information that is
communicated elec-
tronically or stored
in computers. In the
coming years, do not
overlook the many
such ways in which
information can be

Donn B. Parker is senior
consultant for SRI inter-
national, Menlo Park, Calif. 
He can be reached at Internet ad-
dress dparker@sri.com.

Also by the author:
Which crypto to use?

Most encryption products using 
the Data Encryption Standard (DES) 
will be acceptable for
at least thc next five years. 
After that time, DES will be 
discontinued as a U.S. federal
standard and will no longer have 
the same strong due-care status 
it enjoys today. This is
because increasing computing speeds 
will make the algorithm too weak for 
some applications.
Many claim that DES and Rivest-
Shamir-Adleman (RSA) algorithms will 
remain acceptable indefinitely. 
New encryption products and technologies, 
however, probably will encour-
age a migration to new algorithms 
beyond the next five years.
For example, in spite of recent protests,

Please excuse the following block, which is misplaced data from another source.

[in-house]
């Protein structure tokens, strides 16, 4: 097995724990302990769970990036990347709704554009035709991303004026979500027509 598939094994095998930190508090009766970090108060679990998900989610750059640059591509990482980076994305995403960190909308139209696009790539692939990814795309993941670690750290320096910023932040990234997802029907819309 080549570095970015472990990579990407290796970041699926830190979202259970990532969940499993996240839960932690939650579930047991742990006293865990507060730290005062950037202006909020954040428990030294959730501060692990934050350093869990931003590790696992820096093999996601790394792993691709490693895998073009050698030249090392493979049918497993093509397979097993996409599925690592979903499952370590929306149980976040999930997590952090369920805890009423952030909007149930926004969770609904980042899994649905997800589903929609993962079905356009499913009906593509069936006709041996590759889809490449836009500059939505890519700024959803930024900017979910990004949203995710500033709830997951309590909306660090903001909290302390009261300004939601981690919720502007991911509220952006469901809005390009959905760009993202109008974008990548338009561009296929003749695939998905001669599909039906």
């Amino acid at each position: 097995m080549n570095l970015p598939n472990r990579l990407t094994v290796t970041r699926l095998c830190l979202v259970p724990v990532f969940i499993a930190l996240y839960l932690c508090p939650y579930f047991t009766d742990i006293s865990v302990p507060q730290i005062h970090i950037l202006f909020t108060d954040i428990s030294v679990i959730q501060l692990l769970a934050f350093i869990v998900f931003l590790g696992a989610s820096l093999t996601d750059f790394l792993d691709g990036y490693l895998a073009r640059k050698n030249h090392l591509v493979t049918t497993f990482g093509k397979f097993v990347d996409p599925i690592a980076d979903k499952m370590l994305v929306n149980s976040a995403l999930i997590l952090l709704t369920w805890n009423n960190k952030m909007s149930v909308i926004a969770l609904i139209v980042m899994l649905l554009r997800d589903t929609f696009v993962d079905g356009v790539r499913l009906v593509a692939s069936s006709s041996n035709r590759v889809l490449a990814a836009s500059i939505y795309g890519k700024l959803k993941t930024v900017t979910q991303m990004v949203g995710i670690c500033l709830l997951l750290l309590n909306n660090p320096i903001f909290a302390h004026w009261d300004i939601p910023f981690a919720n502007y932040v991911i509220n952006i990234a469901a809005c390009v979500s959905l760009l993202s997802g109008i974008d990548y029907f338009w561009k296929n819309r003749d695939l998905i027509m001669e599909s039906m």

Clipper/Skipjack, Digital Signature Algorithm
and their hardware implementations will 
see greater acceptance, but only in the U.S. govern-
ment and among government Contractors. 
Other methods, such as DES triple encryption,
will provide alternatives in commercial settings.
However, international acceptance of 
Clipper/Skipjack may take longer, due to various
countries' import export restrictions and 
U.S. control of the technology's algorithm and es-
crowed keys. The underlying purpose of this 
control is not just to facilitate court-approved
wire taps, but also to discourage criminals 
and foreign entities from using Clipper/Skipjack
technology. This control mechanism would force 
them to use other, less powerful, algorithms
and key management.

Over time, the effectiveness, change frequency 
and management of encryption keys
probably will prove more important than the 
specific algorithms chosen. New encryption
products that automate these activities and 
make them transparent to users may help
strengthen encryption management, even though
fhey may introduce more opportunities for
technical compromise.

Infosecurity managers would be wise to delay 
the use of any of these new encryption
technologies. This would allow time for products 
to fully develop and early adopters to report
their experiences.

Donn B. Parker.